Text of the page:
• When pairing equity with bills, the top-performing strategy is:
      • When stocks are undervalued at the start of retirement, the unbounded combination of declining glidepath and the dynamic valuation-based strategy (5.80%).
      • When stocks are fairly valued at the start of retirement, the standalone dynamic valuation-based strategy (4.50%).
      • When stocks are overvalued at the start of retirement, the unbounded combination of accelerating rising glidepath and the dynamic valuation-based strategy (4.23%).
    • When pairing equity with bonds, the unbounded combination of declining glidepath and the dynamic valuation-based strategy performs best regardless of valuation state at retirement.
    • Pairings with bills again mostly outperform pairings with bonds, least so when stocks are initially undervalued.
    • There appear to be further benefits from making the valuation-based adjustments larger than 15%.
  • Based on median terminal wealth for a set 4% withdrawal rate, considering all strategies:
    • When pairing equity with bills, the top-performing strategy is:
      • When stocks are undervalued or fairly valued at the start of retirement, the fixed 60% equity allocation.
      • When stocks are overvalued at the start of retirement, the unbounded combination of accelerating rising glidepath and the dynamic valuation-based strategy.
    • When pairing equity with bonds, the top-performing strategy is:
      • When stocks are undervalued at the start of retirement, the unbounded combination of accelerating rising glidepath and the dynamic valuation-based strategy.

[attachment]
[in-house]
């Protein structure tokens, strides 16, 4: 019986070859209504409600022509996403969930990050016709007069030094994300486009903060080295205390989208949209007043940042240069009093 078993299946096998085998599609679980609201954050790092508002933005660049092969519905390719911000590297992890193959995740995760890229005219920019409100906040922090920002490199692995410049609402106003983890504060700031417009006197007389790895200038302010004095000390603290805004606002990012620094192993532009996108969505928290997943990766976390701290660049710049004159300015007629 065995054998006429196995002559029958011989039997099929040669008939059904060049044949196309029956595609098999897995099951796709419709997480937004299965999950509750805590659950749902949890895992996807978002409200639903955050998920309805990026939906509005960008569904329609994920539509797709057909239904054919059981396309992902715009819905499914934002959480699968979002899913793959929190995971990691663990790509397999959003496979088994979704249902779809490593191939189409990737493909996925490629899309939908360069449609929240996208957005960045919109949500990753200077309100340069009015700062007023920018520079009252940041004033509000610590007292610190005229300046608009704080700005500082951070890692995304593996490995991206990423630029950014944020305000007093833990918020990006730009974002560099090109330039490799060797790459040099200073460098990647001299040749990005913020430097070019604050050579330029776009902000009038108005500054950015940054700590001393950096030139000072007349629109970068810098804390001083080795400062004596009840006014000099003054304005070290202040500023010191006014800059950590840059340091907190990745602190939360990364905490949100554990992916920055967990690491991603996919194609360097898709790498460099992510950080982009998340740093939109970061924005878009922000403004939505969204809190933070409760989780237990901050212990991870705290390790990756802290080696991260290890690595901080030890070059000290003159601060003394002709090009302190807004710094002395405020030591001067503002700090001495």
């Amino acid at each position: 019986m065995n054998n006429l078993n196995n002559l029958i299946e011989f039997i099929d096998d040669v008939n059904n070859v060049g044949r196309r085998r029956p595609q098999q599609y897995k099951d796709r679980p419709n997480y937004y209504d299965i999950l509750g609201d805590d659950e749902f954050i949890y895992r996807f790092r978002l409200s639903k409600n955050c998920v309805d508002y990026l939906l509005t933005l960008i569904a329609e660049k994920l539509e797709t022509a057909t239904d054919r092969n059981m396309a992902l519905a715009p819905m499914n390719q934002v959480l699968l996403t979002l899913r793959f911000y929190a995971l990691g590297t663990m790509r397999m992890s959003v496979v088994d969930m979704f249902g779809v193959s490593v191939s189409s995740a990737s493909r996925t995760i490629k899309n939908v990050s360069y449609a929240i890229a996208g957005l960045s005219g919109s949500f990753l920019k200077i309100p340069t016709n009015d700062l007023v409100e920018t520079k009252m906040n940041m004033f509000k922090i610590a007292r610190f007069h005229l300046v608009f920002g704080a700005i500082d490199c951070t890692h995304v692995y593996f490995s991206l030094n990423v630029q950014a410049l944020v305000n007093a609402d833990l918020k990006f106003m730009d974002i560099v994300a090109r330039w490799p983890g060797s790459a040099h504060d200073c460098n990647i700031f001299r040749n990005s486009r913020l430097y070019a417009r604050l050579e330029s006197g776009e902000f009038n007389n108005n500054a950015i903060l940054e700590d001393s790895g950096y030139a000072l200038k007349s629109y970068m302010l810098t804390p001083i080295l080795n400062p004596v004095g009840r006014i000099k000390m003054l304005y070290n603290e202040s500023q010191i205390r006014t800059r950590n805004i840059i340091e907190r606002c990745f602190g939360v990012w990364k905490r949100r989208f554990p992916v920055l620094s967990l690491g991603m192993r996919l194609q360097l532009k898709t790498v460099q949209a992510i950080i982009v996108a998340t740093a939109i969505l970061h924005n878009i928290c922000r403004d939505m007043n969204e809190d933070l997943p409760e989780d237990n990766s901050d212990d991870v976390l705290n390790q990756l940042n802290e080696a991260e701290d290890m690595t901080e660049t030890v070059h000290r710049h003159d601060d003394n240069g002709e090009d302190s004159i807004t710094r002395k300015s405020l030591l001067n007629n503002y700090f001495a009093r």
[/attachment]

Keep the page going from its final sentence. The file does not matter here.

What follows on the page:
• When stocks are fairly valued at the start of retirement, the fixed 60% equity allocation.
      • When stocks are overvalued at the start of retirement, the unbounded combination of declining glidepath and the dynamic valuation-based strategy.

The following charts, taken from the paper, track historical P/E10 with thresholds for adjusting the equity allocation (upper chart) and the associated equity allocation (lower chart) over the entire sample period. There are 28 allocation changes, an average of one every five years. Of 133 years for which P/E10 is available: 84 years have the base 45% equity allocation; 21 years have the 60% equity allocation (because P/E10 is less than 67% of its historical median); and, 28 years have a 30% equity allocation (because P/E10 is greater than 133% of its historical median).

PE10-based-equity-allocation-adjustments

In summary, evidence suggests that the optimal asset allocation strategy during retirement depends on the initial equity valuation state, and applying dynamic valuation-based strategies generally enhance retirement funding.

Cautions regarding findings include:

  • Testing many alternative strategies on the same data impounds data snooping bias, such that results for the best-performing alternative overstate expected performance.
  • Results are gross, not net. Including annual portfolio rebalancing frictions (relatively high over parts of the sample period) over 30 years would materially reduce performance.
  • As noted, results do no account for taxes due on withdrawals.